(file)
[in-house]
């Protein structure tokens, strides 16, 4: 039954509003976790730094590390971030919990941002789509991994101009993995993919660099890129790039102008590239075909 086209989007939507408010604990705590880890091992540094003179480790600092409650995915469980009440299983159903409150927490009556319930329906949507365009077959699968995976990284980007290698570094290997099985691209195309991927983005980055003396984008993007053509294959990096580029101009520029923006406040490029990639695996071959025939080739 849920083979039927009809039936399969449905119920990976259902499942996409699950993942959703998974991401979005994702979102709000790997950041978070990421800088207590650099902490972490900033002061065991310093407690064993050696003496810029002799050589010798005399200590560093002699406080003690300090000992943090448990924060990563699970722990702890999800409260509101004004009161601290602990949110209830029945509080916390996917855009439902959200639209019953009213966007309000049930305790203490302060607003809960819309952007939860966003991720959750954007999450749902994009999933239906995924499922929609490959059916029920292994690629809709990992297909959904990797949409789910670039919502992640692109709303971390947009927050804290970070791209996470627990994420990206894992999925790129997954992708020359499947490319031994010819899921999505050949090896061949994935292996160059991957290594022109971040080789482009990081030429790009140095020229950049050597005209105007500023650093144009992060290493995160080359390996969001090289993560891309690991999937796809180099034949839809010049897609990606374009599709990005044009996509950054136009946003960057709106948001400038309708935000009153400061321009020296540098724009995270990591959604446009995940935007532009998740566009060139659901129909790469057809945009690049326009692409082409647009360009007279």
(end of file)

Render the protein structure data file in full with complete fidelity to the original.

[in-house]
């Protein structure tokens, strides 16, 4: 039954509003976790730094590390971030919990941002789509991994101009993995993919660099890129790039102008590239075909 086209989007939507408010604990705590880890091992540094003179480790600092409650995915469980009440299983159903409150927490009556319930329906949507365009077959699968995976990284980007290698570094290997099985691209195309991927983005980055003396984008993007053509294959990096580029101009520029923006406040490029990639695996071959025939080739 849920083979039927009809039936399969449905119920990976259902499942996409699950993942959703998974991401979005994702979102709000790997950041978070990421800088207590650099902490972490900033002061065991310093407690064993050696003496810029002799050589010798005399200590560093002699406080003690300090000992943090448990924060990563699970722990702890999800409260509101004004009161601290602990949110209830029945509080916390996917855009439902959200639209019953009213966007309000049930305790203490302060607003809960819309952007939860966003991720959750954007999450749902994009999933239906995924499922929609490959059916029920292994690629809709990992297909959904990797949409789910670039919502992640692109709303971390947009927050804290970070791209996470627990994420990206894992999925790129997954992708020359499947490319031994010819899921999505050949090896061949994935292996160059991957290594022109971040080789482009990081030429790009140095020229950049050597005209105007500023650093144009992060290493995160080359390996969001090289993560891309690991999937796809180099034949839809010049897609990606374009599709990005044009996509950054136009946003960057709106948001400038309708935000009153400061321009020296540098724009995270990591959604446009995940935007532009998740566009060139659901129909790469057809945009690049326009692409082409647009360009007279």